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The word is from French ramequin, originally a cheese- or meat-based dish baked in a small mold. The French word comes from early modern Flemish rammeken, which meant 'toast' or 'roasted minced meat', itself apparently from ram 'battering ram' + -kin 'diminutive', but it is unclear why.
With a typical volume of 50–250 ml (1.8–8.8 imp fl oz; 1.7–8.5 US fl oz), ramekins are commonly used for preparing and serving individual portions of a variety of dishes such as crème brûlée, French onion soup, molten chocolate cake, moin moin, cheese or egg dishes, poi, potted shrimps, ice cream, soufflé, baked cocottes, crumbles, or scallops, or used to serve side garnishes and condiments alongside an entrée.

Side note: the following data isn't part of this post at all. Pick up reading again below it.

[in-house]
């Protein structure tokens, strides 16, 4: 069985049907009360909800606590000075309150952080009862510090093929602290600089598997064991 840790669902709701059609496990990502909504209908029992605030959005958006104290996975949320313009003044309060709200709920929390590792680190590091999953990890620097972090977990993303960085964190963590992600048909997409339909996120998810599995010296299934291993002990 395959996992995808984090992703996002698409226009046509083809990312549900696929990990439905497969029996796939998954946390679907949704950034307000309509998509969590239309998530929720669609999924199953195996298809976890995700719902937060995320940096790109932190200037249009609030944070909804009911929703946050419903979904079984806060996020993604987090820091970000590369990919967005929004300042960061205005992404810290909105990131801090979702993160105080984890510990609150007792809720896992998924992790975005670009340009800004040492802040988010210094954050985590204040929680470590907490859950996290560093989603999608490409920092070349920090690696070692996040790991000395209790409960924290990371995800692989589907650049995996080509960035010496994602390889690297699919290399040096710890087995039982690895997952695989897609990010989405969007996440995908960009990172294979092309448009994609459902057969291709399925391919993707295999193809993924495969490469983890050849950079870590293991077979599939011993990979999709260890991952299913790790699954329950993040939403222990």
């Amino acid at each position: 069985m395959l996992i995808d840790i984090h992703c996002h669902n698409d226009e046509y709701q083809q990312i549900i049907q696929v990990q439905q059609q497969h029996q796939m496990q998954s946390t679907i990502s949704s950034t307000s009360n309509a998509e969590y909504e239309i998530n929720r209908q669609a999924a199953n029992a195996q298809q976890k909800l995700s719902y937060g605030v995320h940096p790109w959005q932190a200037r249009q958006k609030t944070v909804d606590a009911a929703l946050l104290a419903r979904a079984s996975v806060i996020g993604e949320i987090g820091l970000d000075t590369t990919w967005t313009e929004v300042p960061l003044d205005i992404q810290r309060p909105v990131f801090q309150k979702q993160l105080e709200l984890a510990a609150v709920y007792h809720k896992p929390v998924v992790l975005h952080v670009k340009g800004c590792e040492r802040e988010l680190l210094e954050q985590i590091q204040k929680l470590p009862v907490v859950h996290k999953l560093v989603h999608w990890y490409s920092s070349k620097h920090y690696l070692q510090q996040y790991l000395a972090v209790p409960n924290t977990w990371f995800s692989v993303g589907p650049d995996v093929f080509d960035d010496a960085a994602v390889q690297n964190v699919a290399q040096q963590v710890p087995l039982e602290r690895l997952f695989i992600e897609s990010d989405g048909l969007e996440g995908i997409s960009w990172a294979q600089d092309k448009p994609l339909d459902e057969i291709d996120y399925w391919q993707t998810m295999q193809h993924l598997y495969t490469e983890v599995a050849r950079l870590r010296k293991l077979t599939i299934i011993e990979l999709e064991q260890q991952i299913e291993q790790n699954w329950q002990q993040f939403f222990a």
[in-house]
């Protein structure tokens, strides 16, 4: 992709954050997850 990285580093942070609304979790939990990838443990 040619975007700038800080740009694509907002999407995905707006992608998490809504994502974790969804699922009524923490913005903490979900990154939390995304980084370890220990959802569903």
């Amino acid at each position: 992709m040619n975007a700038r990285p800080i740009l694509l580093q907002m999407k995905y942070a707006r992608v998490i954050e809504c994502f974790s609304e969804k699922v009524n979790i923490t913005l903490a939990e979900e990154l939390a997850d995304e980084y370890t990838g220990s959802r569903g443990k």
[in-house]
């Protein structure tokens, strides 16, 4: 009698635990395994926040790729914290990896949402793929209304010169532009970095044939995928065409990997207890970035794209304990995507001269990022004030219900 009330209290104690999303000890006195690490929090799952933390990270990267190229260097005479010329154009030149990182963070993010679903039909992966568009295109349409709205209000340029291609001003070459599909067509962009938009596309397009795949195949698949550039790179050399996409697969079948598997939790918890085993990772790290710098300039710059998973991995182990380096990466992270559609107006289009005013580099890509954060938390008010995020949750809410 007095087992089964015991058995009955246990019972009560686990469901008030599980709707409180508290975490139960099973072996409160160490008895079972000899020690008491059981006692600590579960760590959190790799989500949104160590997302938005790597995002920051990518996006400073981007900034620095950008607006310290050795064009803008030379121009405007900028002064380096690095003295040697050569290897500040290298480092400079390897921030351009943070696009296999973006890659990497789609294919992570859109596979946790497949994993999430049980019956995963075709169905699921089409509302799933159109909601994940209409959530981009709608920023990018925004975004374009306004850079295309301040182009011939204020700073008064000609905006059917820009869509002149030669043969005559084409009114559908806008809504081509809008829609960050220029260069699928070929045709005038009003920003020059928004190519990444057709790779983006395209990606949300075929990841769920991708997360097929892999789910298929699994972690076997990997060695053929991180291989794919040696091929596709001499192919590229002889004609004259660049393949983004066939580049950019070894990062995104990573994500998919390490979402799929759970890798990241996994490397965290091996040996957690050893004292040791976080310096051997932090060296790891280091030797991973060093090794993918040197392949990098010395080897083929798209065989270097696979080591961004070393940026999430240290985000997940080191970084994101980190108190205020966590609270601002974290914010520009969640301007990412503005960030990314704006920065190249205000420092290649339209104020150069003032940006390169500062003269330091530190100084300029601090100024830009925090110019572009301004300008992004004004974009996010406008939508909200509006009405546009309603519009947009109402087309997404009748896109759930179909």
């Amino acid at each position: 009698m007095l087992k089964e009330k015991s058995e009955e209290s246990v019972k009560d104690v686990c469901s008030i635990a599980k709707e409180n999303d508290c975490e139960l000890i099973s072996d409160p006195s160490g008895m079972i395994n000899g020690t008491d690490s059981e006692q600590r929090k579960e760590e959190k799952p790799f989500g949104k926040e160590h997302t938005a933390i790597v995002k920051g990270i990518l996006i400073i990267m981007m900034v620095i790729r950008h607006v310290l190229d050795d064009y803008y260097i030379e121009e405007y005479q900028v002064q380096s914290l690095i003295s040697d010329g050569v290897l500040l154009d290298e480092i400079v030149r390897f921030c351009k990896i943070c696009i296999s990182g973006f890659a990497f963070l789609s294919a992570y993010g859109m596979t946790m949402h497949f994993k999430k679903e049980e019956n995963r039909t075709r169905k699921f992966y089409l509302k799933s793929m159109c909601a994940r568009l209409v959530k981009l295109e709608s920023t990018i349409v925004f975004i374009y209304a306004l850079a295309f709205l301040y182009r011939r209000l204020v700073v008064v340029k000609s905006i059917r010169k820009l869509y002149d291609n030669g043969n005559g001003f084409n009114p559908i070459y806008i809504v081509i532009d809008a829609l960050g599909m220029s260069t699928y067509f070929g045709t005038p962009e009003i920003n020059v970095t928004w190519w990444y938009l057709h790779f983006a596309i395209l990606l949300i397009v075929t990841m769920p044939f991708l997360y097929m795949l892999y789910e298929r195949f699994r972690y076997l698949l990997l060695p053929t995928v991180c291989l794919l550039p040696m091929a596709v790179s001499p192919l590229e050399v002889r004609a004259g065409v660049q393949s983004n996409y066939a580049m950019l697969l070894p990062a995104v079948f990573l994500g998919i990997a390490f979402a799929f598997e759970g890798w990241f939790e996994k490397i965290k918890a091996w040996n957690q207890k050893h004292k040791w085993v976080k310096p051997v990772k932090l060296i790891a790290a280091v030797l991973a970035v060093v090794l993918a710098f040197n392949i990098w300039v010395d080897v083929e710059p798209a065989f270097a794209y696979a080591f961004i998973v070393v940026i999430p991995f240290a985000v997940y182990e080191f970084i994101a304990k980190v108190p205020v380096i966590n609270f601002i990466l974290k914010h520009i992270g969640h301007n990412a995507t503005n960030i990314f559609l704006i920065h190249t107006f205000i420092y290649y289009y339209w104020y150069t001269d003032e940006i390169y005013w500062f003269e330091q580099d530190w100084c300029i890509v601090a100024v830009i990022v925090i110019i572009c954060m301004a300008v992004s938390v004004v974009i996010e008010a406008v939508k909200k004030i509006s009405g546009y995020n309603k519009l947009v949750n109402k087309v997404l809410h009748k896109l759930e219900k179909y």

Traditionally circular with a fluted exterior, ramekins can also be found in novelty shapes, such as flowers, hearts or stars.
Ramekins are often built to withstand high temperatures, as they are frequently used in ovens, or in the case of crème brûlée, exposed to the flame of a cooking torch.
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